Carpe annum.

Author:McKenna, Joseph F.
Position:First cut - Editorial

That's right. Seize the year. For manufacturers, 2008 holds great promise as well as great opportunity.

IMTS, of course, will be the capstone event. When the doors of McCormick Place open in September, Chicago once again will be the center of the manufacturing universe--1.2 million square feet of innovation and productivity. And even though this 27th edition of the show will be only six days long, don't be surprised when attendance passes the 95,000 mark.

John Byrd is president of AMT--The Association For Manufacturing Technology, the sponsor of IMTS. He's a fervent champion of the high-tech wonders displayed at IMTS, yet he recognizes that manufacturing success must go beyond the hardware.

"Meeting the needs of ever more demanding customers requires more than simply selling advanced technology," Byrd observes in the T&P's exclusive Industry Outlook, which begins on page 20. "Manufacturing technology providers must develop a mind-set that they are partners with their customers, jointly seeking solutions to the customers needs.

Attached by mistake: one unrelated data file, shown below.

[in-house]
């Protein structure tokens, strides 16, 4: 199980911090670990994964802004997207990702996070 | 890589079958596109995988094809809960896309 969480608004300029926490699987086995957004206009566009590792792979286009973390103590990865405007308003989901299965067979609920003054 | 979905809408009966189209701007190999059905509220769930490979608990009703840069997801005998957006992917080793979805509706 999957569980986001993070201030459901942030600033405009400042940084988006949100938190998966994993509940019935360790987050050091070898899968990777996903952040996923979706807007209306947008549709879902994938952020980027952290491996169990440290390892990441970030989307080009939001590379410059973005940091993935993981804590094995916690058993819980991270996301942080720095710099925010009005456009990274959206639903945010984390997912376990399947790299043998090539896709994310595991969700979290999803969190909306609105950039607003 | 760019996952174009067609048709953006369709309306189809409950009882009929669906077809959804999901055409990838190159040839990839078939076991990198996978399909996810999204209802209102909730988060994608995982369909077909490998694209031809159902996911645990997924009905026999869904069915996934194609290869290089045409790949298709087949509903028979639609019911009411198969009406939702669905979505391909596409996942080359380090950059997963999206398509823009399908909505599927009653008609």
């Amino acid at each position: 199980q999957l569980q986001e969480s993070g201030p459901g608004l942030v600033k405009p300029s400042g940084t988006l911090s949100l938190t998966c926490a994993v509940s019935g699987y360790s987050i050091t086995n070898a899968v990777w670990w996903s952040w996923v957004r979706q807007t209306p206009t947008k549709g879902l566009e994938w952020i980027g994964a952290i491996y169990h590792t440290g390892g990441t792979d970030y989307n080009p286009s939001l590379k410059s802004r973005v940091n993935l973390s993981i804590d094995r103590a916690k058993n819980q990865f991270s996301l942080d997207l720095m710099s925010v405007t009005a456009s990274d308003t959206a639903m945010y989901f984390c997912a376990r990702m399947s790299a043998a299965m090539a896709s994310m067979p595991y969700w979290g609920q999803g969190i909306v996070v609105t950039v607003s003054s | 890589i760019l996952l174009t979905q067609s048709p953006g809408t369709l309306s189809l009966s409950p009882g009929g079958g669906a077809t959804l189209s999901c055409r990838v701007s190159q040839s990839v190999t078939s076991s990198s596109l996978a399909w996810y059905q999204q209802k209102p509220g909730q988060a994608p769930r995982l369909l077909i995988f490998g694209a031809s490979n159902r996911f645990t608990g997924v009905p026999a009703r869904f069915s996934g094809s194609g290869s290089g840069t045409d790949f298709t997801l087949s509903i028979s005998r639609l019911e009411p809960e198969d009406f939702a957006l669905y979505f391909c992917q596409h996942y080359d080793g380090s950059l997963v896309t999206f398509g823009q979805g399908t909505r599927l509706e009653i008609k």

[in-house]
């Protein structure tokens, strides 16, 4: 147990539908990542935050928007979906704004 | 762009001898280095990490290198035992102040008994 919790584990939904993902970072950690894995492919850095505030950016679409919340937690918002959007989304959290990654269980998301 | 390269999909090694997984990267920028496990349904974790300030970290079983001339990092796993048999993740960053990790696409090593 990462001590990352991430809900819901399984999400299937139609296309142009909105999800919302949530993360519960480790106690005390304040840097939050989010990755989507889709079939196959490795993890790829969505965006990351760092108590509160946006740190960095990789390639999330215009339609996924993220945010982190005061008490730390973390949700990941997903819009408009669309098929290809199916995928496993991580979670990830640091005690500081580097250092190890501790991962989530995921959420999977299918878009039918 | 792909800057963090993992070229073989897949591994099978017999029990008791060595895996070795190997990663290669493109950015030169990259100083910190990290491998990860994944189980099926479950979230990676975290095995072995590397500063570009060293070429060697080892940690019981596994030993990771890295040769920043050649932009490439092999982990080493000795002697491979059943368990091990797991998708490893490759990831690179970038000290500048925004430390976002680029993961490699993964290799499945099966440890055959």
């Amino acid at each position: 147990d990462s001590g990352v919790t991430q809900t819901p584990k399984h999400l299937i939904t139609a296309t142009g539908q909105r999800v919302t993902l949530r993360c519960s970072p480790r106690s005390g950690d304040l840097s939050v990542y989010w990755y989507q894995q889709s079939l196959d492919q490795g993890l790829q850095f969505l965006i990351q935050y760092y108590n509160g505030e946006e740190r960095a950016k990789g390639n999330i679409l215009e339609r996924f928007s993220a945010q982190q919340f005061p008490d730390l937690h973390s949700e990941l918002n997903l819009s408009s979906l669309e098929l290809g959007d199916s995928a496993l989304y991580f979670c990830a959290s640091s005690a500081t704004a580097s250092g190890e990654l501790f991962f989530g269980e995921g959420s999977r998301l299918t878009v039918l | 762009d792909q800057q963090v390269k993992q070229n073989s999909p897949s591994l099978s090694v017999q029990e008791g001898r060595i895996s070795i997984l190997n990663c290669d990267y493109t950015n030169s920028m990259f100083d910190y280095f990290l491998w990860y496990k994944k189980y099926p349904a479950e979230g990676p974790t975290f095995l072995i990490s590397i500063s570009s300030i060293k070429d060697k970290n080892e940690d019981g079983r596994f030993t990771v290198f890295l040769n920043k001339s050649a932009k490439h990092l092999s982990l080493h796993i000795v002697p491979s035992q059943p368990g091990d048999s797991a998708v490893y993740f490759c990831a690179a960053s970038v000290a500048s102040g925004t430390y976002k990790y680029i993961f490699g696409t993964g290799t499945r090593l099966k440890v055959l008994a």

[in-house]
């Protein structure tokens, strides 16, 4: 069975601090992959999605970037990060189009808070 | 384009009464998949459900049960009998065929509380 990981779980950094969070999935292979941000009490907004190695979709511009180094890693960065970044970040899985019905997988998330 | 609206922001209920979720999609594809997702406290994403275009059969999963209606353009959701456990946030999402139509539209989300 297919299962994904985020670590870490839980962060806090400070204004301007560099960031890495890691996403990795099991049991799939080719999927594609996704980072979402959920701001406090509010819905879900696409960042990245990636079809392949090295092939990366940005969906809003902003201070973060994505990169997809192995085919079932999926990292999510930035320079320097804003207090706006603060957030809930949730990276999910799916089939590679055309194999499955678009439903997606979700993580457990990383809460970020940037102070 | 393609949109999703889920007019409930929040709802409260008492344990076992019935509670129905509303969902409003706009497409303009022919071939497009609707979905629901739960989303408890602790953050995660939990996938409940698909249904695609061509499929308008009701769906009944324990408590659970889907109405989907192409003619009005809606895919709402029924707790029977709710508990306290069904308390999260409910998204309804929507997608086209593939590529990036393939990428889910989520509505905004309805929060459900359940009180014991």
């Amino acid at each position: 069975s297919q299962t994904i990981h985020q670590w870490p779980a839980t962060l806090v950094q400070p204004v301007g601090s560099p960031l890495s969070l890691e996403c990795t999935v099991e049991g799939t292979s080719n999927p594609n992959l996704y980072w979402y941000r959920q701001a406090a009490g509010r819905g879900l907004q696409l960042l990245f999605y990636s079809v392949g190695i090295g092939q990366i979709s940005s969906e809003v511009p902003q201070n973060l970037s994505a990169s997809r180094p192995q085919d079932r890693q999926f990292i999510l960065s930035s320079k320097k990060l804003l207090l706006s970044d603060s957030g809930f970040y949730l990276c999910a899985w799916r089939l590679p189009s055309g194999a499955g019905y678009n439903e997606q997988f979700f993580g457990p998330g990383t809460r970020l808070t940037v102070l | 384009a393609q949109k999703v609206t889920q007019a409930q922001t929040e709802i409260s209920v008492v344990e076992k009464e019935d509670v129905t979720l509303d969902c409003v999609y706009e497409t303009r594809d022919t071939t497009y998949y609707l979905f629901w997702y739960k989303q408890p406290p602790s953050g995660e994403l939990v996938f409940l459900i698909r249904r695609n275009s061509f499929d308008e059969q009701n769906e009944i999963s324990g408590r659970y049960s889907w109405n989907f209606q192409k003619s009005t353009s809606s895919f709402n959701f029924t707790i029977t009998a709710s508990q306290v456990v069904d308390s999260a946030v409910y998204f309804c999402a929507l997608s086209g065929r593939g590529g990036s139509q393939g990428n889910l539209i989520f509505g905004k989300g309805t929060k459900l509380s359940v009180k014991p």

"To compete in this environment, manufacturing technology providers must be prepared, not only to sell their products in every local manufacturing economy, but also to support the product after the sale."

Speaking of sales, manufacturing executives need to closely follow the current marketing pitches of our presidential candidates. In terms of taxes, trade, and workforce training, there's plenty at stake.

From this corner back in 1999, I cautioned that we should keep impressionable youth away from the TV until Election Day was over, arguing that political candidates at every level and from every party use the tube to perpetrate a wacky, neo-Keynesian fraud. Sometimes by implication and more often directly, they promote the notion that government is a primary engine of wealth creation.

Nearly a decade later, White House wannabes continue to traffic in such hogwash. Guess it's...

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